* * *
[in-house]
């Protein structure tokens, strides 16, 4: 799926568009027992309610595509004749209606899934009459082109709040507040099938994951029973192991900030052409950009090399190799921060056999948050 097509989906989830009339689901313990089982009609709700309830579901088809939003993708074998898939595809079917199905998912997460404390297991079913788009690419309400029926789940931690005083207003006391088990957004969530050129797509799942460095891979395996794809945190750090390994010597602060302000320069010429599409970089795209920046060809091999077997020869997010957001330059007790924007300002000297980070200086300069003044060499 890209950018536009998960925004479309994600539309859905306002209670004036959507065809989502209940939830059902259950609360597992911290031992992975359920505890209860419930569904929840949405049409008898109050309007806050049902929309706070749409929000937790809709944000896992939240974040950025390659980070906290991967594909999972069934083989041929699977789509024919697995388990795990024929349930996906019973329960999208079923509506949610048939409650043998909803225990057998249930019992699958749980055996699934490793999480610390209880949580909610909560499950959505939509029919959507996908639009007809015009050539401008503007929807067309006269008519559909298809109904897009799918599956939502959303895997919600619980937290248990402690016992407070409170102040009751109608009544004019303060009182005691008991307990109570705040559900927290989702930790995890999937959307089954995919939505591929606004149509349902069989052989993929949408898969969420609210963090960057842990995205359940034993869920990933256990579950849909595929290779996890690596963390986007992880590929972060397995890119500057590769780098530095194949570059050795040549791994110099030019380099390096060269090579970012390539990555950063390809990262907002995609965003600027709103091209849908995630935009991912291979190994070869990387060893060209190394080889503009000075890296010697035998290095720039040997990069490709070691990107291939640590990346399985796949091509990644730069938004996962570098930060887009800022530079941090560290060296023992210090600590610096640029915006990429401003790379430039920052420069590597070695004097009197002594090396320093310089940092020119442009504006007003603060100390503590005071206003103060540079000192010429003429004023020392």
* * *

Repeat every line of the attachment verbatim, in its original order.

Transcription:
[in-house]
């Protein structure tokens, strides 16, 4: 799926568009027992309610595509004749209606899934009459082109709040507040099938994951029973192991900030052409950009090399190799921060056999948050 097509989906989830009339689901313990089982009609709700309830579901088809939003993708074998898939595809079917199905998912997460404390297991079913788009690419309400029926789940931690005083207003006391088990957004969530050129797509799942460095891979395996794809945190750090390994010597602060302000320069010429599409970089795209920046060809091999077997020869997010957001330059007790924007300002000297980070200086300069003044060499 890209950018536009998960925004479309994600539309859905306002209670004036959507065809989502209940939830059902259950609360597992911290031992992975359920505890209860419930569904929840949405049409008898109050309007806050049902929309706070749409929000937790809709944000896992939240974040950025390659980070906290991967594909999972069934083989041929699977789509024919697995388990795990024929349930996906019973329960999208079923509506949610048939409650043998909803225990057998249930019992699958749980055996699934490793999480610390209880949580909610909560499950959505939509029919959507996908639009007809015009050539401008503007929807067309006269008519559909298809109904897009799918599956939502959303895997919600619980937290248990402690016992407070409170102040009751109608009544004019303060009182005691008991307990109570705040559900927290989702930790995890999937959307089954995919939505591929606004149509349902069989052989993929949408898969969420609210963090960057842990995205359940034993869920990933256990579950849909595929290779996890690596963390986007992880590929972060397995890119500057590769780098530095194949570059050795040549791994110099030019380099390096060269090579970012390539990555950063390809990262907002995609965003600027709103091209849908995630935009991912291979190994070869990387060893060209190394080889503009000075890296010697035998290095720039040997990069490709070691990107291939640590990346399985796949091509990644730069938004996962570098930060887009800022530079941090560290060296023992210090600590610096640029915006990429401003790379430039920052420069590597070695004097009197002594090396320093310089940092020119442009504006007003603060100390503590005071206003103060540079000192010429003429004023020392």